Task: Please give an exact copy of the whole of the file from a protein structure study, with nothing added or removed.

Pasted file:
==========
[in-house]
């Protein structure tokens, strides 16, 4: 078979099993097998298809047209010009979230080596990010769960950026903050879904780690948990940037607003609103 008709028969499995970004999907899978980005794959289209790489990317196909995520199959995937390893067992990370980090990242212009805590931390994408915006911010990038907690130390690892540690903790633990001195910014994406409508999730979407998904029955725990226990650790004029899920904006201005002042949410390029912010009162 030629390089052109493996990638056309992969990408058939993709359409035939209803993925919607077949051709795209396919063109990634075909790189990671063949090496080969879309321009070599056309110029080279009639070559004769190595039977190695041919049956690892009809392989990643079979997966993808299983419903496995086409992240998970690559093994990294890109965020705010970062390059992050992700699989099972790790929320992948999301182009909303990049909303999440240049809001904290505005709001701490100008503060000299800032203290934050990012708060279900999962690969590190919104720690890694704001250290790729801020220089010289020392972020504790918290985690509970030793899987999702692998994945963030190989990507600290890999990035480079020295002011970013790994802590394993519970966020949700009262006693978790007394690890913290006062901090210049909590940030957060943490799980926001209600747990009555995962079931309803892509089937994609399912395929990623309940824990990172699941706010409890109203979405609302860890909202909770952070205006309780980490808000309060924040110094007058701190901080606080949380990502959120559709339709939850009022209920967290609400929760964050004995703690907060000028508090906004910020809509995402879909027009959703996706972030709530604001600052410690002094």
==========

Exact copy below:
[in-house]
């Protein structure tokens, strides 16, 4: 078979099993097998298809047209010009979230080596990010769960950026903050879904780690948990940037607003609103 008709028969499995970004999907899978980005794959289209790489990317196909995520199959995937390893067992990370980090990242212009805590931390994408915006911010990038907690130390690892540690903790633990001195910014994406409508999730979407998904029955725990226990650790004029899920904006201005002042949410390029912010009162 030629390089052109493996990638056309992969990408058939993709359409035939209803993925919607077949051709795209396919063109990634075909790189990671063949090496080969879309321009070599056309110029080279009639070559004769190595039977190695041919049956690892009809392989990643079979997966993808299983419903496995086409992240998970690559093994990294890109965020705010970062390059992050992700699989099972790790929320992948999301182009909303990049909303999440240049809001904290505005709001701490100008503060000299800032203290934050990012708060279900999962690969590190919104720690890694704001250290790729801020220089010289020392972020504790918290985690509970030793899987999702692998994945963030190989990507600290890999990035480079020295002011970013790994802590394993519970966020949700009262006693978790007394690890913290006062901090210049909590940030957060943490799980926001209600747990009555995962079931309803892509089937994609399912395929990623309940824990990172699941706010409890109203979405609302860890909202909770952070205006309780980490808000309060924040110094007058701190901080606080949380990502959120559709339709939850009022209920967290609400929760964050004995703690907060000028508090906004910020809509995402879909027009959703996706972030709530604001600052410690002094």